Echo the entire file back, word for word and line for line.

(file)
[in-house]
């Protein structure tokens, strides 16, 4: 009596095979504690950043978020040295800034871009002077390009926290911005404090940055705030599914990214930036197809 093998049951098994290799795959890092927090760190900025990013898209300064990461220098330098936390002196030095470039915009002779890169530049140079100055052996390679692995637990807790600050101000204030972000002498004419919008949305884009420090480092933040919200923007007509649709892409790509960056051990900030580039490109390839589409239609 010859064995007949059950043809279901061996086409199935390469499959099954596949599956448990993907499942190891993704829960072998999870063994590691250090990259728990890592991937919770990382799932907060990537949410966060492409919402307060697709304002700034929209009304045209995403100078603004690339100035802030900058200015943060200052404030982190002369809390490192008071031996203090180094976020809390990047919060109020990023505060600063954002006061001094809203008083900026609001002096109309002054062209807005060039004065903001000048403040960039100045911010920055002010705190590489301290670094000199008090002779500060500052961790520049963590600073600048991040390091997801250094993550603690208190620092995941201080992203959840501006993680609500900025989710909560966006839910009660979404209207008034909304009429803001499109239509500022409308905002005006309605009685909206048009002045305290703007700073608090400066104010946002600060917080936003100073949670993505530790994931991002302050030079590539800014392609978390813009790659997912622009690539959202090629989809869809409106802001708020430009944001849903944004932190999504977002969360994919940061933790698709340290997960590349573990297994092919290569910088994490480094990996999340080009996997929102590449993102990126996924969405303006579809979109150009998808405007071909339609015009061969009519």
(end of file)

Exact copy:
[in-house]
């Protein structure tokens, strides 16, 4: 009596095979504690950043978020040295800034871009002077390009926290911005404090940055705030599914990214930036197809 093998049951098994290799795959890092927090760190900025990013898209300064990461220098330098936390002196030095470039915009002779890169530049140079100055052996390679692995637990807790600050101000204030972000002498004419919008949305884009420090480092933040919200923007007509649709892409790509960056051990900030580039490109390839589409239609 010859064995007949059950043809279901061996086409199935390469499959099954596949599956448990993907499942190891993704829960072998999870063994590691250090990259728990890592991937919770990382799932907060990537949410966060492409919402307060697709304002700034929209009304045209995403100078603004690339100035802030900058200015943060200052404030982190002369809390490192008071031996203090180094976020809390990047919060109020990023505060600063954002006061001094809203008083900026609001002096109309002054062209807005060039004065903001000048403040960039100045911010920055002010705190590489301290670094000199008090002779500060500052961790520049963590600073600048991040390091997801250094993550603690208190620092995941201080992203959840501006993680609500900025989710909560966006839910009660979404209207008034909304009429803001499109239509500022409308905002005006309605009685909206048009002045305290703007700073608090400066104010946002600060917080936003100073949670993505530790994931991002302050030079590539800014392609978390813009790659997912622009690539959202090629989809869809409106802001708020430009944001849903944004932190999504977002969360994919940061933790698709340290997960590349573990297994092919290569910088994490480094990996999340080009996997929102590449993102990126996924969405303006579809979109150009998808405007071909339609015009061969009519």